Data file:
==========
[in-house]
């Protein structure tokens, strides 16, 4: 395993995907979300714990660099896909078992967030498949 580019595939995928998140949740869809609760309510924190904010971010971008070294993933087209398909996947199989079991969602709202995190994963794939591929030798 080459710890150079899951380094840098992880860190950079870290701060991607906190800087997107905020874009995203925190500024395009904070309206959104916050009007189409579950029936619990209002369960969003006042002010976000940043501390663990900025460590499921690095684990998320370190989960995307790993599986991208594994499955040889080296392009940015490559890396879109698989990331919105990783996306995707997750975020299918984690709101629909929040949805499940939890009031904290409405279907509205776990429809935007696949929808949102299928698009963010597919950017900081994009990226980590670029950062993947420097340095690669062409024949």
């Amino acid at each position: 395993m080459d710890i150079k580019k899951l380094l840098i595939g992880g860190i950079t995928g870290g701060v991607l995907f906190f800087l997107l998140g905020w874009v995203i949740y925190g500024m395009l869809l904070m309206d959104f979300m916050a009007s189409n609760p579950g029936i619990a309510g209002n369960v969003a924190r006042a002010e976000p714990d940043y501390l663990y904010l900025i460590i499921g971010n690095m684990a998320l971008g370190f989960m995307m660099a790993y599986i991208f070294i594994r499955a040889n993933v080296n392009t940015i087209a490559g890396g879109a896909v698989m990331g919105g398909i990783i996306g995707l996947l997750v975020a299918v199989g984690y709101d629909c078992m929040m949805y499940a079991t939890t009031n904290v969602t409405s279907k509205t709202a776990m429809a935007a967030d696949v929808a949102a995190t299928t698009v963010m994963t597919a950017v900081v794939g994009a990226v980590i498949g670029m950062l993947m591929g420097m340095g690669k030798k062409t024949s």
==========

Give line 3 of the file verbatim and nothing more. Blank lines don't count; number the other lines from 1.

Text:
């Amino acid at each position: 395993m080459d710890i150079k580019k899951l380094l840098i595939g992880g860190i950079t995928g870290g701060v991607l995907f906190f800087l997107l998140g905020w874009v995203i949740y925190g500024m395009l869809l904070m309206d959104f979300m916050a009007s189409n609760p579950g029936i619990a309510g209002n369960v969003a924190r006042a002010e976000p714990d940043y501390l663990y904010l900025i460590i499921g971010n690095m684990a998320l971008g370190f989960m995307m660099a790993y599986i991208f070294i594994r499955a040889n993933v080296n392009t940015i087209a490559g890396g879109a896909v698989m990331g919105g398909i990783i996306g995707l996947l997750v975020a299918v199989g984690y709101d629909c078992m929040m949805y499940a079991t939890t009031n904290v969602t409405s279907k509205t709202a776990m429809a935007a967030d696949v929808a949102a995190t299928t698009v963010m994963t597919a950017v900081v794939g994009a990226v980590i498949g670029m950062l993947m591929g420097m340095g690669k030798k062409t024949s």